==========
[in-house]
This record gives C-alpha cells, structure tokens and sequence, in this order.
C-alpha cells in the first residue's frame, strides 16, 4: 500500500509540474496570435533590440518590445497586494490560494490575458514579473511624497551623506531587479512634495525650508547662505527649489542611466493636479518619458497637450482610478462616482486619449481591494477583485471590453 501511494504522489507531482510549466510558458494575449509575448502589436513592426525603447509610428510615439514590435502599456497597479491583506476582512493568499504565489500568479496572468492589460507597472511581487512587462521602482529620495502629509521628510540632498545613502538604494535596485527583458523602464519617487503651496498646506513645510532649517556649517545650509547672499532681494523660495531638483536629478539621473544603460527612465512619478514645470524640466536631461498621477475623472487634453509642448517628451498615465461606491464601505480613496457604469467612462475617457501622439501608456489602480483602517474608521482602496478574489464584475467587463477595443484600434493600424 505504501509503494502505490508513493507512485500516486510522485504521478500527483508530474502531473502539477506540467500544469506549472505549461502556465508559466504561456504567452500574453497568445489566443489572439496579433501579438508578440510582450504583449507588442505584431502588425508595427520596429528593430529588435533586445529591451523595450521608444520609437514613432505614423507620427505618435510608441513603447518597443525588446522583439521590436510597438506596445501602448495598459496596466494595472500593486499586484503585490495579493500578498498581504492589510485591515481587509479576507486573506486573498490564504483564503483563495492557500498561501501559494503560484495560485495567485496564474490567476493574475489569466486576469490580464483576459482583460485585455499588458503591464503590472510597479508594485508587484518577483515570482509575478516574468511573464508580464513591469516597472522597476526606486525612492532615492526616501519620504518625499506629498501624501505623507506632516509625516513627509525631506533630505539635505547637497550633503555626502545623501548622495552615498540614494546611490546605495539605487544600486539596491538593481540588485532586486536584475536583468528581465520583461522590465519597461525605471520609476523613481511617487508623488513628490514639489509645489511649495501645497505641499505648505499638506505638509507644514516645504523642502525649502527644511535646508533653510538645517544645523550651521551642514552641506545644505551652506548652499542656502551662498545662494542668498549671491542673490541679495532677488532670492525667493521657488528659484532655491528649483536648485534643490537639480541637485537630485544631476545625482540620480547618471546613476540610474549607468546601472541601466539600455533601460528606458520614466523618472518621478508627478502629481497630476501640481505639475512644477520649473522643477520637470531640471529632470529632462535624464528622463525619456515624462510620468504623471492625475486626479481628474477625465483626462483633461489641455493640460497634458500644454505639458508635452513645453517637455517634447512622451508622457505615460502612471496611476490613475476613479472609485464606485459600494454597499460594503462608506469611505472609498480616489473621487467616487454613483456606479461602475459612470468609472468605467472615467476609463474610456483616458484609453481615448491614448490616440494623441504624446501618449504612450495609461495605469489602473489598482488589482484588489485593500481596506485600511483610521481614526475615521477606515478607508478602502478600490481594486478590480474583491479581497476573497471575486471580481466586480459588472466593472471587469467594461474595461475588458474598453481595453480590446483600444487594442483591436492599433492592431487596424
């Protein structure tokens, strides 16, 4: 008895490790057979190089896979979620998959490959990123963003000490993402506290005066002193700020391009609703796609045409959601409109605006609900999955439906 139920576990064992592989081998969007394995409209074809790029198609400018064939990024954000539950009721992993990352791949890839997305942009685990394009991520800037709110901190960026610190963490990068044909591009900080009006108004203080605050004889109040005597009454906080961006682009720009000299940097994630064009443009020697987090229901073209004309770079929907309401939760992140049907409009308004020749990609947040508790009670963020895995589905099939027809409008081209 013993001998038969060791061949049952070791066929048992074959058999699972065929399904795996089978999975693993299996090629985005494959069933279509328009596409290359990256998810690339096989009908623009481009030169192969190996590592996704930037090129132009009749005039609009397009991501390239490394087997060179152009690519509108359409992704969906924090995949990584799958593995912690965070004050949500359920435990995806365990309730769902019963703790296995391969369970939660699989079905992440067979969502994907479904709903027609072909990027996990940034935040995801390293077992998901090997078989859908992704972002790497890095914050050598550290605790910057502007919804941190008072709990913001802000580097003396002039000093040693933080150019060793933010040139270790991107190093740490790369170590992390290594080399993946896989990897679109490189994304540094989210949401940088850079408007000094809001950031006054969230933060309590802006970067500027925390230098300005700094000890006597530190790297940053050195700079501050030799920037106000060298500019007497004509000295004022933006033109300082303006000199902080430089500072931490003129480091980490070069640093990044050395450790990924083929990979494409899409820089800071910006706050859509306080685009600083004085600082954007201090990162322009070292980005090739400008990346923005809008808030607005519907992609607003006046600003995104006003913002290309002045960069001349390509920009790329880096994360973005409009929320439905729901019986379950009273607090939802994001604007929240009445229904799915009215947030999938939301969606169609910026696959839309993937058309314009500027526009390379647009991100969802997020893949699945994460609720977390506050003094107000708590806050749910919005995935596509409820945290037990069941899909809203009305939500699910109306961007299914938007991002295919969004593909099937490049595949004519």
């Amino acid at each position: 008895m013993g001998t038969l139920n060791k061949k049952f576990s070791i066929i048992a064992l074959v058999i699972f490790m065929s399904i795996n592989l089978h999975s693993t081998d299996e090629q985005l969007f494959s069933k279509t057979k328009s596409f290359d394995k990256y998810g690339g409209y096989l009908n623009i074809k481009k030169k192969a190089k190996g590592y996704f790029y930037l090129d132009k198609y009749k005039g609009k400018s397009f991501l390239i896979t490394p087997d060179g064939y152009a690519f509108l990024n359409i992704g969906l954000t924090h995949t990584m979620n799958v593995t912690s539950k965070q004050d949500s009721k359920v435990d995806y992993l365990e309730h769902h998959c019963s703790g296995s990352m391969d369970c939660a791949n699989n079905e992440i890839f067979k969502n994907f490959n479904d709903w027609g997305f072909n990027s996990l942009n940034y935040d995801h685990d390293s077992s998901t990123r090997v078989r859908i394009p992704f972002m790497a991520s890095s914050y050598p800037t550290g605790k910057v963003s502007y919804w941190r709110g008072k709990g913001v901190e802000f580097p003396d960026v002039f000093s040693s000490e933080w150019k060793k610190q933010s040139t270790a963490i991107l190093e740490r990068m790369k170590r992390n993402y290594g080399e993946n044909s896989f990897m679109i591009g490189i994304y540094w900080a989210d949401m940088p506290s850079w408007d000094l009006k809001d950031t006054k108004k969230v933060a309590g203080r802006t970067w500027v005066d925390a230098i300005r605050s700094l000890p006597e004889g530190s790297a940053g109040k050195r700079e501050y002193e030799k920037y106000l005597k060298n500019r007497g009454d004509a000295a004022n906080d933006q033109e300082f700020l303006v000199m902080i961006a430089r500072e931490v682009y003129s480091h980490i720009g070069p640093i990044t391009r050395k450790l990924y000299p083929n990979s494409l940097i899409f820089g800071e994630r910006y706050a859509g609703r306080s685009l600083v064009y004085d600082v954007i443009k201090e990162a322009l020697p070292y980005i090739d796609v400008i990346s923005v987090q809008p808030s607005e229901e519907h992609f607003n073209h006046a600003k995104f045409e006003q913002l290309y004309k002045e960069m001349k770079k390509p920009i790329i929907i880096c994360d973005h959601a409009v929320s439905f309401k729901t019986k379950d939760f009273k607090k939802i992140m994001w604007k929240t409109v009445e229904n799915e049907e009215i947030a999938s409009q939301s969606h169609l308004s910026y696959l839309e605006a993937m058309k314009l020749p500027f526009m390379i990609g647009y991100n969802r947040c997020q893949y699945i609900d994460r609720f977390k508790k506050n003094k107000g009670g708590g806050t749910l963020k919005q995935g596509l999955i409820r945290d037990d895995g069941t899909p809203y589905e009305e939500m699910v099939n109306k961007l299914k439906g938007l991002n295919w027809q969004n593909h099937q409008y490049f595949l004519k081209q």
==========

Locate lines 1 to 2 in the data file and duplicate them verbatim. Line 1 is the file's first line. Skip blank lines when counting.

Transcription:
[in-house]
This record gives C-alpha cells, structure tokens and sequence, in this order.